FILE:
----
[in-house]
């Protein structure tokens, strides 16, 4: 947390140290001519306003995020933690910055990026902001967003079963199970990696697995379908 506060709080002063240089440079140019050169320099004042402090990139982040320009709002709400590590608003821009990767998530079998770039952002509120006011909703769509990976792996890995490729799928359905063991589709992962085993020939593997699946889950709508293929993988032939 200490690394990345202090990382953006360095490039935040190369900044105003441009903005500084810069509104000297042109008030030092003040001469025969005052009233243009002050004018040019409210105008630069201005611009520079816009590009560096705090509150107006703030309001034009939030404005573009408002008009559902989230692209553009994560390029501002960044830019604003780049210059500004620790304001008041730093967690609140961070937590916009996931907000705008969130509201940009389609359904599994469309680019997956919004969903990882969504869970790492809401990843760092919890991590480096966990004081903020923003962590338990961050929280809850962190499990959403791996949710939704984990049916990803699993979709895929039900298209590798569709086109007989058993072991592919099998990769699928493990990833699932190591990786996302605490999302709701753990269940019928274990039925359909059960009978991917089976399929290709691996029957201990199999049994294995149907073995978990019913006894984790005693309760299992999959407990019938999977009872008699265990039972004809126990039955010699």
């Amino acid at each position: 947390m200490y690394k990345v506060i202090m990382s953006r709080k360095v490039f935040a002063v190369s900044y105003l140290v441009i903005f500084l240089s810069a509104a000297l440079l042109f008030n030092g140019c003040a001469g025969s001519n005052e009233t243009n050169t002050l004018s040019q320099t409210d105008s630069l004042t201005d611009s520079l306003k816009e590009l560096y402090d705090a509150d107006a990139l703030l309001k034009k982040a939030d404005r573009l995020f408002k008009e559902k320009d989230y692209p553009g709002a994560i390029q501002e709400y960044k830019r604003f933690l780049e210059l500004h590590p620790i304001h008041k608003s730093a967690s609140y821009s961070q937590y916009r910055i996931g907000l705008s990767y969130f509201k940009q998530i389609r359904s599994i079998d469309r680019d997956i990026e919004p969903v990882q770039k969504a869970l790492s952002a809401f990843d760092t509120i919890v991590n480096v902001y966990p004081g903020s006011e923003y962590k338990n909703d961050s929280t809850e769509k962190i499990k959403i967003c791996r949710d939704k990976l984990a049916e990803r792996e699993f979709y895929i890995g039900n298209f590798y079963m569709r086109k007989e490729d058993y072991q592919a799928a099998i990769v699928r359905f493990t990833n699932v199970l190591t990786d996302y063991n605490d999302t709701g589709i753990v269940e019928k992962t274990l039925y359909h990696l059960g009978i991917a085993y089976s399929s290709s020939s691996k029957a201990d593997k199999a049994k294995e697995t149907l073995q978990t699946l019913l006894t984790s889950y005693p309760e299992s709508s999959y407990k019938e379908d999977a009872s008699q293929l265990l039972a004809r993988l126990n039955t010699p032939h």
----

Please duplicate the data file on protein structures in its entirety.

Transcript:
[in-house]
């Protein structure tokens, strides 16, 4: 947390140290001519306003995020933690910055990026902001967003079963199970990696697995379908 506060709080002063240089440079140019050169320099004042402090990139982040320009709002709400590590608003821009990767998530079998770039952002509120006011909703769509990976792996890995490729799928359905063991589709992962085993020939593997699946889950709508293929993988032939 200490690394990345202090990382953006360095490039935040190369900044105003441009903005500084810069509104000297042109008030030092003040001469025969005052009233243009002050004018040019409210105008630069201005611009520079816009590009560096705090509150107006703030309001034009939030404005573009408002008009559902989230692209553009994560390029501002960044830019604003780049210059500004620790304001008041730093967690609140961070937590916009996931907000705008969130509201940009389609359904599994469309680019997956919004969903990882969504869970790492809401990843760092919890991590480096966990004081903020923003962590338990961050929280809850962190499990959403791996949710939704984990049916990803699993979709895929039900298209590798569709086109007989058993072991592919099998990769699928493990990833699932190591990786996302605490999302709701753990269940019928274990039925359909059960009978991917089976399929290709691996029957201990199999049994294995149907073995978990019913006894984790005693309760299992999959407990019938999977009872008699265990039972004809126990039955010699």
């Amino acid at each position: 947390m200490y690394k990345v506060i202090m990382s953006r709080k360095v490039f935040a002063v190369s900044y105003l140290v441009i903005f500084l240089s810069a509104a000297l440079l042109f008030n030092g140019c003040a001469g025969s001519n005052e009233t243009n050169t002050l004018s040019q320099t409210d105008s630069l004042t201005d611009s520079l306003k816009e590009l560096y402090d705090a509150d107006a990139l703030l309001k034009k982040a939030d404005r573009l995020f408002k008009e559902k320009d989230y692209p553009g709002a994560i390029q501002e709400y960044k830019r604003f933690l780049e210059l500004h590590p620790i304001h008041k608003s730093a967690s609140y821009s961070q937590y916009r910055i996931g907000l705008s990767y969130f509201k940009q998530i389609r359904s599994i079998d469309r680019d997956i990026e919004p969903v990882q770039k969504a869970l790492s952002a809401f990843d760092t509120i919890v991590n480096v902001y966990p004081g903020s006011e923003y962590k338990n909703d961050s929280t809850e769509k962190i499990k959403i967003c791996r949710d939704k990976l984990a049916e990803r792996e699993f979709y895929i890995g039900n298209f590798y079963m569709r086109k007989e490729d058993y072991q592919a799928a099998i990769v699928r359905f493990t990833n699932v199970l190591t990786d996302y063991n605490d999302t709701g589709i753990v269940e019928k992962t274990l039925y359909h990696l059960g009978i991917a085993y089976s399929s290709s020939s691996k029957a201990d593997k199999a049994k294995e697995t149907l073995q978990t699946l019913l006894t984790s889950y005693p309760e299992s709508s999959y407990k019938e379908d999977a009872s008699q293929l265990l039972a004809r993988l126990n039955t010699p032939h």